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Tax Evasion in New Disguise? Examining Tax Havens’ International Bank Deposits

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  • Lukas Menkhoff
  • Jakob Miethe

Abstract

Recent efforts to reduce international tax evasion focus on information exchange with tax havens. Using bilateral bank data for 1,397 country pairs in a balanced quarterly panel from 2003:I – 2017:IV, we first show that information-on-request treaties with tax havens reduce bank deposits in tax havens by 27.5%. Second, also deposits from tax havens in high tax countries decline after such treaties are signed, giving authorities a second angle to detect tax evasion. Both reactions dissipate overt time and treaties signed after 2010 trigger no further reactions. These results cannot be explained by deposit shifting alone and we find no evidence of transitioning into legality. Third, recent policy initiatives based on the automatic exchange of bank information lead to very similar initial reactions as earlier treaties, consistent with adjustments on the part of tax evaders. This suggests that tax evaders adapt to established information exchange treaties by using new disguises to hide their true income, and react again to new measures. These results cast doubt on the effectiveness of current forms of information exchange to tackle international tax evasion.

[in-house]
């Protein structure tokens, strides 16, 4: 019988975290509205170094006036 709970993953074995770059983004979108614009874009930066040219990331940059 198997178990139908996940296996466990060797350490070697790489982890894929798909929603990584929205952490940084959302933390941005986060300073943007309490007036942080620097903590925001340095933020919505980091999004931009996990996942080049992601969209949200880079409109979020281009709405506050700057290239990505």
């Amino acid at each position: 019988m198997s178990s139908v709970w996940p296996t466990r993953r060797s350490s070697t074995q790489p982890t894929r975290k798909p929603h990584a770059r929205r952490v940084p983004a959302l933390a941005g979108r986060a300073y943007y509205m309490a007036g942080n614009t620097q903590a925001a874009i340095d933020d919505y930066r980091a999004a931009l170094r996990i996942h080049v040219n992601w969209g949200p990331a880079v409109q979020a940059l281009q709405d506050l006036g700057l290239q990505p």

Suggested Citation

  • Lukas Menkhoff & Jakob Miethe, 2017. "Tax Evasion in New Disguise? Examining Tax Havens’ International Bank Deposits," Discussion Papers of DIW Berlin 1711, DIW Berlin, German Institute for Economic Research.
  • Handle: RePEc:diw:diwwpp:dp1711
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    References listed on IDEAS

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    Keywords

    Tax evasion; international information exchange treaties; international bank deposits; tax havens;

    JEL classification:

    • H26 - Public Economics - - Taxation, Subsidies, and Revenue - - - Tax Evasion and Avoidance
    • F38 - International Economics - - International Finance - - - International Financial Policy: Financial Transactions Tax; Capital Controls

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